All in the family
When you look closely at cuttlefishes, you may not be surprised to find that they’re related to octopuses and squid. Like those animals, cuttlefishes have elongated bodies and tentacles that surround their mouths. And, like all cephalopods, cuttlefishes can squirt ink to warn off approaching predators.
(Click image to enlarge.)
Blue blood? Try green!
Cuttlefishes and their cephalopod cousins are noted for the unusual color of their blood—it’s blue/green. Why? Because it’s copper-based, not iron-based like human blood. Cuttlefishes also have three separate hearts: two dedicated to their pair of gills, and one for the rest of their bodies.
What’s in a name?
The cuttlefish gets its name from its cuttlebone—an internal, porous structure that helps the animal regulate its buoyancy. The cuttlefish can control that buoyancy by changing the gas-to-liquid ratio via a specialized tube called the ventral siphuncle. Cuttlefishes are unique in that no other cephalopods have cuttlebones.
On the hunt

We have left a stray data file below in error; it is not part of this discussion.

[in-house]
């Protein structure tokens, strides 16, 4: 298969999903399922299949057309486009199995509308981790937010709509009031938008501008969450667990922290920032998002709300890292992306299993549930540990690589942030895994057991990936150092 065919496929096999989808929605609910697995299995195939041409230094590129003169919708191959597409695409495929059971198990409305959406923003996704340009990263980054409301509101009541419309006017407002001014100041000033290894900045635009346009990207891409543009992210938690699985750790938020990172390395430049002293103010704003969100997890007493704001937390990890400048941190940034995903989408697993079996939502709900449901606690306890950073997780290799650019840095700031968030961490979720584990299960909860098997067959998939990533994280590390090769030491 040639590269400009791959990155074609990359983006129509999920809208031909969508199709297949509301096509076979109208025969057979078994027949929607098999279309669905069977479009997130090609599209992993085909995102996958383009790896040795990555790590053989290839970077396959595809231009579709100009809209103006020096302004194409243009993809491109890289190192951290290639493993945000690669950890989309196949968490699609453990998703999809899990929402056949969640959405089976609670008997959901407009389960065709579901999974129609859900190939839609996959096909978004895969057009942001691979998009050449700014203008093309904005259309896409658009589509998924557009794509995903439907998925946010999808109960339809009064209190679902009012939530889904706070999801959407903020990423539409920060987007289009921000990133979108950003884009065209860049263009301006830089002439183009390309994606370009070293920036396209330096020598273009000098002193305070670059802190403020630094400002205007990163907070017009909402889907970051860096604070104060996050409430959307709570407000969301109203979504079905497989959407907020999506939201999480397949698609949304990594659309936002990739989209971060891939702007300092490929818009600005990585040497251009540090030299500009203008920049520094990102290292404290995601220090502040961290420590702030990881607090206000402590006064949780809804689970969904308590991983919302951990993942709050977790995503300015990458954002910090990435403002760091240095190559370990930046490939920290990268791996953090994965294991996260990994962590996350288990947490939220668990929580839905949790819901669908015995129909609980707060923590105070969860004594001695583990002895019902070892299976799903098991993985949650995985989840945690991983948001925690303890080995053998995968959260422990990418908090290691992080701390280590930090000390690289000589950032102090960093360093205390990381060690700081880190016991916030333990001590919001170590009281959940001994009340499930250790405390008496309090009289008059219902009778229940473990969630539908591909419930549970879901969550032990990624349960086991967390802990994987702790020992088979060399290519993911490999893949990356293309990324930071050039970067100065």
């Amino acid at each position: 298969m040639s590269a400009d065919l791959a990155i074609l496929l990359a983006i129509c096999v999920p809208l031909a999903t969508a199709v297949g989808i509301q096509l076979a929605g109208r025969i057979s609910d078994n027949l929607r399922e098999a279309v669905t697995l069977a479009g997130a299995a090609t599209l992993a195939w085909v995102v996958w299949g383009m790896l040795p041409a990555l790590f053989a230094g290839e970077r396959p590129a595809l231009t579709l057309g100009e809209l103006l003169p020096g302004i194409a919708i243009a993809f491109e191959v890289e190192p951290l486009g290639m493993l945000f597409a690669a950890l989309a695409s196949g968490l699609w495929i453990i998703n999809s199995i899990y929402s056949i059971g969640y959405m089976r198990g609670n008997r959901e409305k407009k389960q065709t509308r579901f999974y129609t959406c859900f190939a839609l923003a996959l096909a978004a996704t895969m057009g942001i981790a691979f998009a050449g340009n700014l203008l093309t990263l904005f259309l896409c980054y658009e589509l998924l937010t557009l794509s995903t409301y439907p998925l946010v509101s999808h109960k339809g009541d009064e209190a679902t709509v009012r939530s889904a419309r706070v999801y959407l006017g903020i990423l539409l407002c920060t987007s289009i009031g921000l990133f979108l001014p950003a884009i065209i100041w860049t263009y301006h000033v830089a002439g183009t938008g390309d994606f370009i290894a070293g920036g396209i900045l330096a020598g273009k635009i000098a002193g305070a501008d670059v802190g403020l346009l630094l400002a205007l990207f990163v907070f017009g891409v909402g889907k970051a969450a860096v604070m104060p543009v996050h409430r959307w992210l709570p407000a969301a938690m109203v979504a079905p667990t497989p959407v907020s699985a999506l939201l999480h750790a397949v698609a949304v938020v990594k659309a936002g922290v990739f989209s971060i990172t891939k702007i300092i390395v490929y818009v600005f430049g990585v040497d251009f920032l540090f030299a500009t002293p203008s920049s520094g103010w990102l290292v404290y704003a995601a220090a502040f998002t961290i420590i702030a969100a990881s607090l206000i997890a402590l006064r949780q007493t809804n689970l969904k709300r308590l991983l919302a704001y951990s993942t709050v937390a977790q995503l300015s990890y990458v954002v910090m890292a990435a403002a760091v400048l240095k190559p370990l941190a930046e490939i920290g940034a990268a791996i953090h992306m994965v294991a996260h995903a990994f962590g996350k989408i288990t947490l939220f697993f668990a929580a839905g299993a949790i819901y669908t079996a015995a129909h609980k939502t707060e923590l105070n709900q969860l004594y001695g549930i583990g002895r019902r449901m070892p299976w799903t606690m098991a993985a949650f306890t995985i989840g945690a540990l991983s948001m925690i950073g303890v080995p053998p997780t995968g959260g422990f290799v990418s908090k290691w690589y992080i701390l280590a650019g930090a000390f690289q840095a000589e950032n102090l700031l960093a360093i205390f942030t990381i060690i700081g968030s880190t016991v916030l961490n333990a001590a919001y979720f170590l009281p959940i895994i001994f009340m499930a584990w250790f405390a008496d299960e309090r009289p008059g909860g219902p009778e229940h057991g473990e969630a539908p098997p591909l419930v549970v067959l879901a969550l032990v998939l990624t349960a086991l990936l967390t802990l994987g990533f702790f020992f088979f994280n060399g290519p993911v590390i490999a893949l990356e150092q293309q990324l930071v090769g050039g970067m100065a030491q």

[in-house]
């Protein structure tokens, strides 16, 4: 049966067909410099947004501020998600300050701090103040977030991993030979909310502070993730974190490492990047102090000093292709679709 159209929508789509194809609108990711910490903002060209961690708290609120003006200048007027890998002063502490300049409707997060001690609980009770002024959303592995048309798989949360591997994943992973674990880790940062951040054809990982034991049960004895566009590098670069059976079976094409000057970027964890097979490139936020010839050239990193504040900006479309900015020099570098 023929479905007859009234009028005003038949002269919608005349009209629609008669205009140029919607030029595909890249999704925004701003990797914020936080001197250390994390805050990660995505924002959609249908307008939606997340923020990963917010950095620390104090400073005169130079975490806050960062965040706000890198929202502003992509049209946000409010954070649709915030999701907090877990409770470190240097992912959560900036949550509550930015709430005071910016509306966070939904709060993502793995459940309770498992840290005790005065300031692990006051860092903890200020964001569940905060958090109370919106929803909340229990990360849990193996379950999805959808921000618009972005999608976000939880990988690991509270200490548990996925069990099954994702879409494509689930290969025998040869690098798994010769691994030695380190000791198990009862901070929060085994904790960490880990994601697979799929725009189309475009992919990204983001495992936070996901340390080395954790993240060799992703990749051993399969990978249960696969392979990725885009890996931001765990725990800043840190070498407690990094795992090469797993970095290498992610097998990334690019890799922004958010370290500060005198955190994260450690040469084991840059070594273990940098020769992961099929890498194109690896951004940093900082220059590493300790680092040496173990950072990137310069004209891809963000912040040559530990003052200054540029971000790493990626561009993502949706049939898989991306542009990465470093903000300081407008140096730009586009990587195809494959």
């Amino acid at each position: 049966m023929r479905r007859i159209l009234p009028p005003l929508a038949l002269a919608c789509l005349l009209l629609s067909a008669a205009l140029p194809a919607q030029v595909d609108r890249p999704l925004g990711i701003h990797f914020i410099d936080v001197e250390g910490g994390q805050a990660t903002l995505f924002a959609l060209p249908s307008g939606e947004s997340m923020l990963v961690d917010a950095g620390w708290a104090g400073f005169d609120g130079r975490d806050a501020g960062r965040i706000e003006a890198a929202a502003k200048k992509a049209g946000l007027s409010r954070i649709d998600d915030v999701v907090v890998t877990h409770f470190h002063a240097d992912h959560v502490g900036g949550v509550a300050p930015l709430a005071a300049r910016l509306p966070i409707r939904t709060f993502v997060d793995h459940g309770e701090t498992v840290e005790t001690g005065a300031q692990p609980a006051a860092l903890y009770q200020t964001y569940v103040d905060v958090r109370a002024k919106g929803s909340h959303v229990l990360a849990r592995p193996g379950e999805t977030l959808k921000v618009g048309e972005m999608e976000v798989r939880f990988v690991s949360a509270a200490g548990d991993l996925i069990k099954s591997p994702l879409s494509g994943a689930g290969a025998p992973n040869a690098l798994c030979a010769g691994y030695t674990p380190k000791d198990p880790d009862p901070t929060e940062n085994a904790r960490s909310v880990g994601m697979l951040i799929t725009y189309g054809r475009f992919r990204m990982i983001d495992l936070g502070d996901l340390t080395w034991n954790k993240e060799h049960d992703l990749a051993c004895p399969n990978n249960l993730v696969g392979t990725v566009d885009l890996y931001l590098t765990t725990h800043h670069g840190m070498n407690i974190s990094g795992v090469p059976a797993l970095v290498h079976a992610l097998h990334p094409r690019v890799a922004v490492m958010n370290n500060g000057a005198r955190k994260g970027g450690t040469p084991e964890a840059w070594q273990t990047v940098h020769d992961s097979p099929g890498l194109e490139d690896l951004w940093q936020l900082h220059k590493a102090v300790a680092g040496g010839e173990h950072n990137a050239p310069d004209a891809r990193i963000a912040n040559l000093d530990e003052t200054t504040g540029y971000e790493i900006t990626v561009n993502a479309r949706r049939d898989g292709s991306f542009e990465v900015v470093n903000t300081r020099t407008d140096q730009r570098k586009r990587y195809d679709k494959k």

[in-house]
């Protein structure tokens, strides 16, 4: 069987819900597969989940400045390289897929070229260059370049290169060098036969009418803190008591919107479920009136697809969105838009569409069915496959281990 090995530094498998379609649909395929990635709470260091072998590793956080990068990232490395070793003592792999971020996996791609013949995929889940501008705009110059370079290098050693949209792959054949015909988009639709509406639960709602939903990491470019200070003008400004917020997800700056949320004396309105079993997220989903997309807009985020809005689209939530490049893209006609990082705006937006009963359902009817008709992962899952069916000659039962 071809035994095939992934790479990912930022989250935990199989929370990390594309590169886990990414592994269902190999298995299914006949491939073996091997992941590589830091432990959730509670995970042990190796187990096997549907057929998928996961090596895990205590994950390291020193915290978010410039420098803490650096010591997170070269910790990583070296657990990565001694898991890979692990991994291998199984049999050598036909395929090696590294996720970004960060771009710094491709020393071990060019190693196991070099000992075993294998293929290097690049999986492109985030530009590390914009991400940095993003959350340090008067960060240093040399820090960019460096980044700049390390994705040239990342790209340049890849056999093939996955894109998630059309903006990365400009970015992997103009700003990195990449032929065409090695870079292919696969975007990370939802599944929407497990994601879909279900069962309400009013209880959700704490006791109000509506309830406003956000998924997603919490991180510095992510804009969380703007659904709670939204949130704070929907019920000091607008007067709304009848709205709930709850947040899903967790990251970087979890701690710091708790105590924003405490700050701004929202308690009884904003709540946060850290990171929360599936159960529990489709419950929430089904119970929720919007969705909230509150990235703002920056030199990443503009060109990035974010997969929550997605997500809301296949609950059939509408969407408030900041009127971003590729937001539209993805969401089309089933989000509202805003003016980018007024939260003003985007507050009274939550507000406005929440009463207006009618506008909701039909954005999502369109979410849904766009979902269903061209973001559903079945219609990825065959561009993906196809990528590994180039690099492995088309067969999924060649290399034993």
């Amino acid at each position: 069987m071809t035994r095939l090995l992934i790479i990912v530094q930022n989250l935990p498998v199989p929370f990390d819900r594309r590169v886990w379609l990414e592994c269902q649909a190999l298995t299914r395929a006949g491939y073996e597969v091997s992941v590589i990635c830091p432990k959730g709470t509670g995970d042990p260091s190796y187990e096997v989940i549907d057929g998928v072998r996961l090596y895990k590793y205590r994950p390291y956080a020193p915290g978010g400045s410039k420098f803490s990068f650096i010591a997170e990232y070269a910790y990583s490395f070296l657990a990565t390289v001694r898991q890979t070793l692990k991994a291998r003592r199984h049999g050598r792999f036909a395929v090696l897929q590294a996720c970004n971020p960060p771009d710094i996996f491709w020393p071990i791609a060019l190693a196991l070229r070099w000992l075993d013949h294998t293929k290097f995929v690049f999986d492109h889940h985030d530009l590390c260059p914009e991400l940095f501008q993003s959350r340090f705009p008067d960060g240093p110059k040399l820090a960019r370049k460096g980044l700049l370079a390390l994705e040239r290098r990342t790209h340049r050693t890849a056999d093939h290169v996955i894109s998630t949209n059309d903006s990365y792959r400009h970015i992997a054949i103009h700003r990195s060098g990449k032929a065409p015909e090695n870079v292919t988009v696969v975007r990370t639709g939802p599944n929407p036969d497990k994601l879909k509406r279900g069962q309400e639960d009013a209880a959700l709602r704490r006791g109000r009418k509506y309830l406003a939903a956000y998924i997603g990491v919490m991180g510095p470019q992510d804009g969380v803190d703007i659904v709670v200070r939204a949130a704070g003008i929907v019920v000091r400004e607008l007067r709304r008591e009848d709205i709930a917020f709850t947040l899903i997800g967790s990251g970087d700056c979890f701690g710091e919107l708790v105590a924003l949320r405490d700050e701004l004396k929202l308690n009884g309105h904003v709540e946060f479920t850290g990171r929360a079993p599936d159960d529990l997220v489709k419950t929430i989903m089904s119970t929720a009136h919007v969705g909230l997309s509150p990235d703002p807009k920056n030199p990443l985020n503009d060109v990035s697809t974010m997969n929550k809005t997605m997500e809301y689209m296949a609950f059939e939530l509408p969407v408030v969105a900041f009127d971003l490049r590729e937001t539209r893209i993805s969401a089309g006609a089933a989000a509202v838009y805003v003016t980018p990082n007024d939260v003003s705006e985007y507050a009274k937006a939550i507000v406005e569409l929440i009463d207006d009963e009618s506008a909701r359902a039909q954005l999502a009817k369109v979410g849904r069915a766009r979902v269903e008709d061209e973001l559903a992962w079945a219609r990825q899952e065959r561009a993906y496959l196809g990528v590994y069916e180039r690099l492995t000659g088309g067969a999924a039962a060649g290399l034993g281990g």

Adult cuttlefishes in the wild prey on shrimp, crabs and fish. They rely on their camouflage to sneak up on their prey. If their desired meal is partially hidden by sand, they can squirt out a jet of water to uncover it. Then they quickly open their eight arms and shoot out two long feeding tentacles to grab the prey and pull it toward their sharp beaks and, eventually, their mouths.
And on the run
Because dwarf cuttlefishes are small, they’re a popular prey item. Large fish, sharks and even other cuttlefishes—sometimes of the same species!—are the most common cuttlefish predators. Humans also hunt cuttlefishes. There are approximately 120 known species of cuttlefishes in the world, including the dwarf cuttlefishes on exhibit at the Seattle Aquarium.